An Australian-Russian research group has developed a silicon heterojunction solar cell based on p-type gallium-doped wafers with an efficiency of 22.6% and an improved stability. The scientists are convinced that these wafers may become a mainstream solution for the SHJ segment within the next decade.
If built, the project would be the world’s largest floating PV power plant and would reach the same capacity as the largest ground-mounted facility currently in operation.
The generator can be combined with batteries, solar panels, or small wind turbines. It is based on a proton exchange membrane fuel cell technology and is claimed to have a minimum lifetime of 5,000 working hours.
Saudi scientists have tested several cooling technologies for solar panels and have found that active techniques work better than passive ones under harsh climatic conditions. The most effective one consists of a system based on four heat pipes immersed in a box of liquid, as liquid bulk, integrated with the back of the solar panel.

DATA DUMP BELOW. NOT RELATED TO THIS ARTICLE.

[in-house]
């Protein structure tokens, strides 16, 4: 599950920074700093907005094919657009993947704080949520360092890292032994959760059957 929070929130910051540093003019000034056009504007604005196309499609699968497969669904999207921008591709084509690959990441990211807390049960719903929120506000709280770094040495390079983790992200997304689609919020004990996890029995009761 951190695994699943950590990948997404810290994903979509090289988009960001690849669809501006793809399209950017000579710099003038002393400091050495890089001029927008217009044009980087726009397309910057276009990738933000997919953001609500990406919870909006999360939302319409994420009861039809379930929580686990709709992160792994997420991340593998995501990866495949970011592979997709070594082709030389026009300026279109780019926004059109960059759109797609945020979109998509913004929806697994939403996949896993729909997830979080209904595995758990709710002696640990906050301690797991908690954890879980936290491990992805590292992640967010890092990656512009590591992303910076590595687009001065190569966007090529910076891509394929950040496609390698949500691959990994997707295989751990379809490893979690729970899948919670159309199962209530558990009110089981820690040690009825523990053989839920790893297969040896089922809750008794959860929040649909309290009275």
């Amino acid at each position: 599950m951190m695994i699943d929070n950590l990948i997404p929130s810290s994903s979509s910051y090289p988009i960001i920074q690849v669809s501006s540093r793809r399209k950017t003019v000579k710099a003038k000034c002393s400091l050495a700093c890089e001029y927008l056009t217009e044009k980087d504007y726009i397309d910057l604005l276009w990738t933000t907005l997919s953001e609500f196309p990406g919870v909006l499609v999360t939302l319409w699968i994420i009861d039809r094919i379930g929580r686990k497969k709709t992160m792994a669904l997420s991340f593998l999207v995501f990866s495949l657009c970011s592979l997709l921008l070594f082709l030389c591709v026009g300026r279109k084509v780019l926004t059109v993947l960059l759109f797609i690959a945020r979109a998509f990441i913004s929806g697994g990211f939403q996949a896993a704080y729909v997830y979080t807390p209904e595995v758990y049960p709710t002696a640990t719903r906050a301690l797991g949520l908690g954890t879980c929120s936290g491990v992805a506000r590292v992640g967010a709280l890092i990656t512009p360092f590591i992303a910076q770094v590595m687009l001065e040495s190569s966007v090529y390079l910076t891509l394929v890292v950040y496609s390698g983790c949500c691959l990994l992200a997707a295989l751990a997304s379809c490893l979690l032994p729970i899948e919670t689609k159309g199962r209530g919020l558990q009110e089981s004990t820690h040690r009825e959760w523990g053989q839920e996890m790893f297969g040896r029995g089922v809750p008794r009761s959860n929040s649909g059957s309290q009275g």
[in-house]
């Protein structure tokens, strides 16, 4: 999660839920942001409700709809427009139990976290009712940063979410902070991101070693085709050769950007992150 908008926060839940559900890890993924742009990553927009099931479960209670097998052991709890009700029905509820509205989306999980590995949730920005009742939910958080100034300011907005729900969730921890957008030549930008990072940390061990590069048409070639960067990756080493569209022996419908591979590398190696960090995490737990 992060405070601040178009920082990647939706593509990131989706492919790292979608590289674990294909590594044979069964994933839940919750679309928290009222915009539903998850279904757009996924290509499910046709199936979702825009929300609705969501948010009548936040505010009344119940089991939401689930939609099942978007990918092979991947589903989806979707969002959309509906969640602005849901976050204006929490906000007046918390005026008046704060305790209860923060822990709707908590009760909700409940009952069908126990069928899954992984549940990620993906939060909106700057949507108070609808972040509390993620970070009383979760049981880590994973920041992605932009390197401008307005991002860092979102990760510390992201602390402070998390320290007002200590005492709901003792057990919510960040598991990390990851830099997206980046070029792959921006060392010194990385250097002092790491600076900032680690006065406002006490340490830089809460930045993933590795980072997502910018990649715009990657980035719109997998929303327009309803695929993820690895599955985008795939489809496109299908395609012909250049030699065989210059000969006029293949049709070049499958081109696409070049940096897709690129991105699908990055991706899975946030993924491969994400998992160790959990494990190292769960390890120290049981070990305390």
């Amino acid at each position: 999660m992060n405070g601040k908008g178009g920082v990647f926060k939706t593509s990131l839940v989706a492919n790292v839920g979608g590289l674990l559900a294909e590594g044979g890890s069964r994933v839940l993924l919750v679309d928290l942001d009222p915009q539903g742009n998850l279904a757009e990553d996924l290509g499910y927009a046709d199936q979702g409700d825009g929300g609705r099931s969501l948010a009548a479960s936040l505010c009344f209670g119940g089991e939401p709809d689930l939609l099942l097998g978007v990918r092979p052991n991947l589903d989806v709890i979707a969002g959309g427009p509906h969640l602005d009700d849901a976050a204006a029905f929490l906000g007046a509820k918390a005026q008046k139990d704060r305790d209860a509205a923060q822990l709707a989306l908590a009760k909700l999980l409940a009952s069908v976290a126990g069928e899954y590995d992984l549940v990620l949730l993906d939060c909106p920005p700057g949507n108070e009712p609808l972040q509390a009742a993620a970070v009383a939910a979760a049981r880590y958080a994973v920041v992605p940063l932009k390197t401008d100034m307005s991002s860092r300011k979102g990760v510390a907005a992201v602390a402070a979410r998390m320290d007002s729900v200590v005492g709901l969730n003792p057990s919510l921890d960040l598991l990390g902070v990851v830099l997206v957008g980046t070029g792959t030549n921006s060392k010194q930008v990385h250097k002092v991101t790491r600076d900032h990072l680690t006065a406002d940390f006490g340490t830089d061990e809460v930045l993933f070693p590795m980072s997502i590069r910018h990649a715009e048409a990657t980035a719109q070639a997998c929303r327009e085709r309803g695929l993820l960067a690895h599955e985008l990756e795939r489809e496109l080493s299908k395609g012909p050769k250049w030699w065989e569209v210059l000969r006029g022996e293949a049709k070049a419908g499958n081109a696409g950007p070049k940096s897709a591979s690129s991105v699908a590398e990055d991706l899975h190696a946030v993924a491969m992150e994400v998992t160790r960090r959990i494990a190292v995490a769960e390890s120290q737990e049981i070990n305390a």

The PV module relies on Jinko’s TOPCon mono cell technology, for which a record efficiency of 25.25% was announced in late May. TÜV Rheinland has confirmed the result.
The research group led by Professor Martin Green has published Version 58 of the Solar cell efficiency tables. He spoke with pv magazine about the criteria with which these tables are compiled and the importance of result certification by independent third parties.
The result was confirmed by Germany’s TÜV Rheinland and TÜV Nord.
Underwater gravity energy storage has been proposed as an ideal solution for weekly energy storage, by an international group of scientists. The novel technology is considered an alternative to pumped-hydro storage for coasts and islands without mountains that are located close to deep waters, and may also be interesting for PV if used to store green hydrogen.
The German research institute said the gallium arsenide cell has achieved the highest efficiency to date for the conversion of light into electricity.